Anyway, this game did for it’s generation what the first Zelda did for the 80’s. This game floored everybody. I still remember playing it for the first time and being completely blown away. It took what made the first game perfect and improved upon that perfection. Tons more items, a larger map to explore, all sorts of new tricks and people. It was just crazy. The story was a bit deeper for back then as well, always pushing you to the next challenge, anxious to see what happens next, what new item you will find and how you would get to use it. Just awesome…
#6 The Legend Of Zelda: Twilight Princess (Gamecube, 2006)
Breath of the Wild is in a very similar situation to the one Twilight Princess was in. It got delayed for about two years and then was released on Gamecube, and as a launch title for the brand new Wii. But whereas both versions of BotW are coming out at the same time, they actually released the Gamecube version a few months later to push Wii sales. But if you were like me, it took about a year to actually get hold of a Wii, so I gave up and bought it on Gamecube. I was really looking forward to this game and was not disappointed. There was tons of new features, a unique and beautiful graphical style, and just an overall great atmosphere to it. This game also features some of my favorite dungeon designs, for they sort of varied from past games.
#5 The Legend Of Zelda: The Wind Waker HD (Wii U, 2013)
This game is phenomenal. It took everything that made the original version annoying and remedied it. It fixed every little issue, making this one of the best Zelda games ever. I couldn’t believe how much better it was. The gamepad made accessing maps and items very quick and easy as well. Suddenly a game I was not that crazy about became one of my favorites. And the cel shaded visuals are just stunning in HD.
#4 The Legend Of Zelda: Ocarina of Time (N64, 1998)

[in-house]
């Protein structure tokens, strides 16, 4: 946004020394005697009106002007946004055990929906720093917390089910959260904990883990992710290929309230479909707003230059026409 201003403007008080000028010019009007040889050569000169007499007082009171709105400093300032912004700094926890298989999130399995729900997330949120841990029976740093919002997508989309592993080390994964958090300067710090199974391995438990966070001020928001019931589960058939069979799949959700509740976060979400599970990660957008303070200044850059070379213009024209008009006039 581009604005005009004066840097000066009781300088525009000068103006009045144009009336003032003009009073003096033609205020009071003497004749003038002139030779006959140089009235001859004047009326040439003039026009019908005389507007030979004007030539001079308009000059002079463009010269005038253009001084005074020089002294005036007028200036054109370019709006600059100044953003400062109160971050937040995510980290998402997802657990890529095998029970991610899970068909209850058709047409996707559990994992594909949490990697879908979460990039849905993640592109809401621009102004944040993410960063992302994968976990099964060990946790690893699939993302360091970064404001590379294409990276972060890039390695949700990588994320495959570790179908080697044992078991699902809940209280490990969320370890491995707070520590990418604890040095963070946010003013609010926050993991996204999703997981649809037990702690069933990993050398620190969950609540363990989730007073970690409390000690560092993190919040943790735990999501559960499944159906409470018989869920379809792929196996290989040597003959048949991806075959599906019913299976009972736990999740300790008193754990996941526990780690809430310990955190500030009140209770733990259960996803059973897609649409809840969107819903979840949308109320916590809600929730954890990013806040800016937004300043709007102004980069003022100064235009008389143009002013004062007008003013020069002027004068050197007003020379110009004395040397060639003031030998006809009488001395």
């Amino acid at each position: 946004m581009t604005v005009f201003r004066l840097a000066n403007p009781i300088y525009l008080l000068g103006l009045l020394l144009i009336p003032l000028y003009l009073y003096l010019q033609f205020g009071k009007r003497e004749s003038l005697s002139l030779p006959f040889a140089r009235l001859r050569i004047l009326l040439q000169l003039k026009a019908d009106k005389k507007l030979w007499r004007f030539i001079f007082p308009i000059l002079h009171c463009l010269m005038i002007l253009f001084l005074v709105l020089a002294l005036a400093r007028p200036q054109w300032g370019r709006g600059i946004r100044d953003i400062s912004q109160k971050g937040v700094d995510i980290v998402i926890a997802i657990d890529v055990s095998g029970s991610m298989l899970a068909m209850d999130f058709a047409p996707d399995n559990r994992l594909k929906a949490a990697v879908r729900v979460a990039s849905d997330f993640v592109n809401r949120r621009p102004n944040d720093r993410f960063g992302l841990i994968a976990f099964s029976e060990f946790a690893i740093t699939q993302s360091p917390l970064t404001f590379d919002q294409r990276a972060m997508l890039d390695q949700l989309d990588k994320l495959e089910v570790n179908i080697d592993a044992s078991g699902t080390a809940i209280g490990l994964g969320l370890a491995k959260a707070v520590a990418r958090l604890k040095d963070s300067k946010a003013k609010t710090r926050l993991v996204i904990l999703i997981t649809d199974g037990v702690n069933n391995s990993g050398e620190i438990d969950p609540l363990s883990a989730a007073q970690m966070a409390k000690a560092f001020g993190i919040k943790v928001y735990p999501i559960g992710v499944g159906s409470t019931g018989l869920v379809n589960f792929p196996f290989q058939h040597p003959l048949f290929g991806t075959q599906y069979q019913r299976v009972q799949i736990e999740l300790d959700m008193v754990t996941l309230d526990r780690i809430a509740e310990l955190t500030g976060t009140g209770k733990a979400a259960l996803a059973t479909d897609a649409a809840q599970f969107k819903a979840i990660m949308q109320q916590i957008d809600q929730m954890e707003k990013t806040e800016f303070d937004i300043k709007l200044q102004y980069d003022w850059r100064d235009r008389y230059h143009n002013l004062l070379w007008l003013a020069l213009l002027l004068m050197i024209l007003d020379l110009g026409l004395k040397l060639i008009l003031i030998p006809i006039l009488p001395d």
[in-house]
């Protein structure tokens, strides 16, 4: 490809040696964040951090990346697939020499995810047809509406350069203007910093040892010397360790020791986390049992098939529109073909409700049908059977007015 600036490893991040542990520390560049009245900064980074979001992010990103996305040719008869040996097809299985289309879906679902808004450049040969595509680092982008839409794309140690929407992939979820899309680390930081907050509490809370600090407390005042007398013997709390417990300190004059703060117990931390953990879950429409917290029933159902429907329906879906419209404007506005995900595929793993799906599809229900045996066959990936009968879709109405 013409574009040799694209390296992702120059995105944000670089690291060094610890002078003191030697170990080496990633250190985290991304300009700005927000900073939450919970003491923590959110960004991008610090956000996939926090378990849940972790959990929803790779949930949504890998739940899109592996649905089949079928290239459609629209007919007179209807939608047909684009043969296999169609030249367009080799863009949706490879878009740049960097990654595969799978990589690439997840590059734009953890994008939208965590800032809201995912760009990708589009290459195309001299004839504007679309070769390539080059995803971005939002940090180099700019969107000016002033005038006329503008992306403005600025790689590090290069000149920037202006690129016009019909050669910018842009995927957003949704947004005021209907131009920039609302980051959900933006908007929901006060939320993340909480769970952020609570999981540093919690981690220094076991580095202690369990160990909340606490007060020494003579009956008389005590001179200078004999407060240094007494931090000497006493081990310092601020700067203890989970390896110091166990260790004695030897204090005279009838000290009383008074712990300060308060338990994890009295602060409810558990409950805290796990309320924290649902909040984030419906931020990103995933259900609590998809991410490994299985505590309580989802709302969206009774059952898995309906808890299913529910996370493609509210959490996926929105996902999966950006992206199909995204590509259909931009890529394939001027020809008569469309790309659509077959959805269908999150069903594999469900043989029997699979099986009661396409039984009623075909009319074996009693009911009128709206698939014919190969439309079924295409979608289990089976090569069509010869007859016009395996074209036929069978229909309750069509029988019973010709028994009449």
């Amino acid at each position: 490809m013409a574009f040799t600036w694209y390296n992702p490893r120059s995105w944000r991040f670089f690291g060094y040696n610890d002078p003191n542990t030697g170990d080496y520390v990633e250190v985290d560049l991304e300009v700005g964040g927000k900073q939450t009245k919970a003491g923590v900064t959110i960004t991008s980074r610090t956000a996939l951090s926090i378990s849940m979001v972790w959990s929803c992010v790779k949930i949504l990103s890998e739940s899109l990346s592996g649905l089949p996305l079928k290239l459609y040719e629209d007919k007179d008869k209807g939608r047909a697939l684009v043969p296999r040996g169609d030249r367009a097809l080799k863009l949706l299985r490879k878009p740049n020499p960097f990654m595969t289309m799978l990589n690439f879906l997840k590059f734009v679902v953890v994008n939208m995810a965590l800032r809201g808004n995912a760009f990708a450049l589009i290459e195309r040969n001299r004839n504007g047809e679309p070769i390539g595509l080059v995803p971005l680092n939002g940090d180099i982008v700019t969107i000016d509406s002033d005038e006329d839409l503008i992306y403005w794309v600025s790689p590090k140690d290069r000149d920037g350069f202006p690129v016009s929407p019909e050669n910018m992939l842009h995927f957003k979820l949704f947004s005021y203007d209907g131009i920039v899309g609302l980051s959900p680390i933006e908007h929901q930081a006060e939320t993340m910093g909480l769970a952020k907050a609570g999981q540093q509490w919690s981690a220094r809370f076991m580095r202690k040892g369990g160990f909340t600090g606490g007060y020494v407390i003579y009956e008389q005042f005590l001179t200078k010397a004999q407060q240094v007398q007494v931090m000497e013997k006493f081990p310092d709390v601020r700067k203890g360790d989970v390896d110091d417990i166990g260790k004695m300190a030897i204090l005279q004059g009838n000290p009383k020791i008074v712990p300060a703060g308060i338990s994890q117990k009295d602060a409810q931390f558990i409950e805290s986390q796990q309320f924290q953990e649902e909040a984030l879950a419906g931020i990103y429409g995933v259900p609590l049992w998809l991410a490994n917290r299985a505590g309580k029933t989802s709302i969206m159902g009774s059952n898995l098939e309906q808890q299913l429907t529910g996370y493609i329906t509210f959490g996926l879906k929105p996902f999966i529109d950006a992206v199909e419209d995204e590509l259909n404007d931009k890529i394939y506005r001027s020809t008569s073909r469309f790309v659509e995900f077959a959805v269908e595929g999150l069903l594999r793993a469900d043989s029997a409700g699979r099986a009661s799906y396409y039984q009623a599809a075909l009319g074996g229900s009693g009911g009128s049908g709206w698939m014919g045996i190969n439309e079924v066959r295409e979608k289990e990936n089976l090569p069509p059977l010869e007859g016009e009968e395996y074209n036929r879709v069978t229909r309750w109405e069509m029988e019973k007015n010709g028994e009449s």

Times Beaten-Around 10
Nintendo did it once again. They took everyone by surprise and completely blew away everyone’s expectations. Just like Zelda and Link to the Past, this game was something truly ambitious and unheard of. And it also is incredibly fun to this day. Tons of items, songs, locations and people make this one to remember. The best part is the time travel however. Being able to play as Young Link and Adult Link is such a great feature that makes any of the other games have a hard time comparing to it.
#3 The Legend Of Zelda: Ocarina Of Time Master Quest (Gamecube, 2003)
If I remember correctly, this was a preorder bonus for The Wind Waker. Much better than today’s “bonuses” I must say. Needless to say, I preordered it immediately. The master quest is essentially the same game, except with much more difficult puzzles in it. It was a breath of fresh air, playing one of my favorite games with new adjustments to it. It was truly a great feeling. So that is why it tops the original.
#2 The Legend Of Zelda: Ocarina Of Time 3D (3DS, 2011)
A classic game that benefits from updated visuals, slight motion control and a touchscreen? Obviously this is the best version. It makes quite a few improvements to a masterpiece. Ocarina of Time just continues to shine through and through.
#1 The Legend Of Zelda: Skyward Sword (Wii, 2011)
Here it is, the best Zelda of all time. Thanks to the Wii’s motion controls, it put Link’s sword and shield in your hands. Though the controls were a bit tricky to figure out, once you learned how to hold the controllers and how to move them, it was a breeze, making for some truly satisfying gameplay. There was a great story and the Loftwing’s were a lot of fun to travel on. Lots of cool and memorable characters, both ally and villain, made the game even better. And this game actually had challenging fights in it. Most 3D Zelda games were quite easy, focusing more on puzzle solving than action. This had a nice balance of both. Tons of brand new items were thrown in the mix as well, along with a new upgrade system for most of your items. I never thought any game would top Ocarina, but this game just makes it feel so dated.
Skyward Sword truly has a unique feel, while having that familiarity as well. As do all the games for that matter. That is what makes them so good. That is why we all crave for another release, for Breath of the Wild looks to fit that formula perfectly. I also love how every game has that awesome gold cover to it, just holding that in your hands gives you a great feeling.
So there you have it. If memory serves correct, the only games I was missing in this list were TriForce Heroes, Link’s Awakening, Twilight Princess HD, Majora’s Mask 3D and Four Swords Adventure.